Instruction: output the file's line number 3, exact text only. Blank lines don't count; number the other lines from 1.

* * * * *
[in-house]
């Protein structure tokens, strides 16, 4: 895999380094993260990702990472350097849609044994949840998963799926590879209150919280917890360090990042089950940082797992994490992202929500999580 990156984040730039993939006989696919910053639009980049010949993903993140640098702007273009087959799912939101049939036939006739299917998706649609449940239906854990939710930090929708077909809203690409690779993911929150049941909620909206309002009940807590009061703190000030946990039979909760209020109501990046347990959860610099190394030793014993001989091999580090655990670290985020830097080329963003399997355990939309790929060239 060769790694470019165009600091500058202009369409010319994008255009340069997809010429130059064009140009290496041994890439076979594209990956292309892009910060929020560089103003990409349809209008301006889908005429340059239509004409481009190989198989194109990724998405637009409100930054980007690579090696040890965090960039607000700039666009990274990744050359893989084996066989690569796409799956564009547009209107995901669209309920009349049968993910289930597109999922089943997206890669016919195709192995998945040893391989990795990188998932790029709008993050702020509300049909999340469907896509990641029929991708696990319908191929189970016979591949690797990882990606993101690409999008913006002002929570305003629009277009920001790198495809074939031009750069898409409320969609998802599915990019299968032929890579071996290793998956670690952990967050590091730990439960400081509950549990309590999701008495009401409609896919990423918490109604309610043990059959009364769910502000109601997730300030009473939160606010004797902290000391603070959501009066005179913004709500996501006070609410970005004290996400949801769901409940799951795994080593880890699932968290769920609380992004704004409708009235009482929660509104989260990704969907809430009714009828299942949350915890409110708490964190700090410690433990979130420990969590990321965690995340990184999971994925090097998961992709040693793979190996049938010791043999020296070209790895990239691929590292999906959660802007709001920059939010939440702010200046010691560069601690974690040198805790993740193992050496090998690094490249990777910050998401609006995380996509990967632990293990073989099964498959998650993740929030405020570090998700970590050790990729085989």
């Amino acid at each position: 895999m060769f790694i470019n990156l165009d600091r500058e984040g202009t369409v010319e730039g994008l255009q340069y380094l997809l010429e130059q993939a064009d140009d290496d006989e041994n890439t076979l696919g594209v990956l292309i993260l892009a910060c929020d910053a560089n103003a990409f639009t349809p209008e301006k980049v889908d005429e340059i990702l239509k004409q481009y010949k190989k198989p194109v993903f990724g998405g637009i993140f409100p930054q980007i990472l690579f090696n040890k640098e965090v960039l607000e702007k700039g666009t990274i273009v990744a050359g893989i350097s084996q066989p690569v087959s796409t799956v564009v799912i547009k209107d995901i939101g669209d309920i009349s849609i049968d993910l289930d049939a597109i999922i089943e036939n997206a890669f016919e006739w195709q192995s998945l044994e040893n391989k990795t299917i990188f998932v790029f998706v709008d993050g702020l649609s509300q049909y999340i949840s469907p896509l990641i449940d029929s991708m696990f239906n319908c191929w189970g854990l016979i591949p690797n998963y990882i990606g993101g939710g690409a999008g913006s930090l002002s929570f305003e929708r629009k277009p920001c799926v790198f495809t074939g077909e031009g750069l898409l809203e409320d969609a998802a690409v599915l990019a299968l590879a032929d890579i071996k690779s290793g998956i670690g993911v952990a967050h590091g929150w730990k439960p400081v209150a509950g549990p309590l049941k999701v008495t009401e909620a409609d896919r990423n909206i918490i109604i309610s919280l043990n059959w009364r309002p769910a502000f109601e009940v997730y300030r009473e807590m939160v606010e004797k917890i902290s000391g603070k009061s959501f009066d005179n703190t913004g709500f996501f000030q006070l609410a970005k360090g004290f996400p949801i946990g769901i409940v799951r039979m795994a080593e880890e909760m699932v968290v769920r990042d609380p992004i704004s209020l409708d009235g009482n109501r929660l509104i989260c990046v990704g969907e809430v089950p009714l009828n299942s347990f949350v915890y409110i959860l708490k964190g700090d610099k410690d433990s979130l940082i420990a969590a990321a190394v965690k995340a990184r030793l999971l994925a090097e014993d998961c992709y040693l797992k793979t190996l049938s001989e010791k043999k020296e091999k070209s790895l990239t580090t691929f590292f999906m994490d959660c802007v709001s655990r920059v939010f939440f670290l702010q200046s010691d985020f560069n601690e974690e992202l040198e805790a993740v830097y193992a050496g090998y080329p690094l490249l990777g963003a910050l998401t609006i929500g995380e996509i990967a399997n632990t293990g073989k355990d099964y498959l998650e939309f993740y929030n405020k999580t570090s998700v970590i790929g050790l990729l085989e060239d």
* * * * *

């Amino acid at each position: 895999m060769f790694i470019n990156l165009d600091r500058e984040g202009t369409v010319e730039g994008l255009q340069y380094l997809l010429e130059q993939a064009d140009d290496d006989e041994n890439t076979l696919g594209v990956l292309i993260l892009a910060c929020d910053a560089n103003a990409f639009t349809p209008e301006k980049v889908d005429e340059i990702l239509k004409q481009y010949k190989k198989p194109v993903f990724g998405g637009i993140f409100p930054q980007i990472l690579f090696n040890k640098e965090v960039l607000e702007k700039g666009t990274i273009v990744a050359g893989i350097s084996q066989p690569v087959s796409t799956v564009v799912i547009k209107d995901i939101g669209d309920i009349s849609i049968d993910l289930d049939a597109i999922i089943e036939n997206a890669f016919e006739w195709q192995s998945l044994e040893n391989k990795t299917i990188f998932v790029f998706v709008d993050g702020l649609s509300q049909y999340i949840s469907p896509l990641i449940d029929s991708m696990f239906n319908c191929w189970g854990l016979i591949p690797n998963y990882i990606g993101g939710g690409a999008g913006s930090l002002s929570f305003e929708r629009k277009p920001c799926v790198f495809t074939g077909e031009g750069l898409l809203e409320d969609a998802a690409v599915l990019a299968l590879a032929d890579i071996k690779s290793g998956i670690g993911v952990a967050h590091g929150w730990k439960p400081v209150a509950g549990p309590l049941k999701v008495t009401e909620a409609d896919r990423n909206i918490i109604i309610s919280l043990n059959w009364r309002p769910a502000f109601e009940v997730y300030r009473e807590m939160v606010e004797k917890i902290s000391g603070k009061s959501f009066d005179n703190t913004g709500f996501f000030q006070l609410a970005k360090g004290f996400p949801i946990g769901i409940v799951r039979m795994a080593e880890e909760m699932v968290v769920r990042d609380p992004i704004s209020l409708d009235g009482n109501r929660l509104i989260c990046v990704g969907e809430v089950p009714l009828n299942s347990f949350v915890y409110i959860l708490k964190g700090d610099k410690d433990s979130l940082i420990a969590a990321a190394v965690k995340a990184r030793l999971l994925a090097e014993d998961c992709y040693l797992k793979t190996l049938s001989e010791k043999k020296e091999k070209s790895l990239t580090t691929f590292f999906m994490d959660c802007v709001s655990r920059v939010f939440f670290l702010q200046s010691d985020f560069n601690e974690e992202l040198e805790a993740v830097y193992a050496g090998y080329p690094l490249l990777g963003a910050l998401t609006i929500g995380e996509i990967a399997n632990t293990g073989k355990d099964y498959l998650e939309f993740y929030n405020k999580t570090s998700v970590i790929g050790l990729l085989e060239d």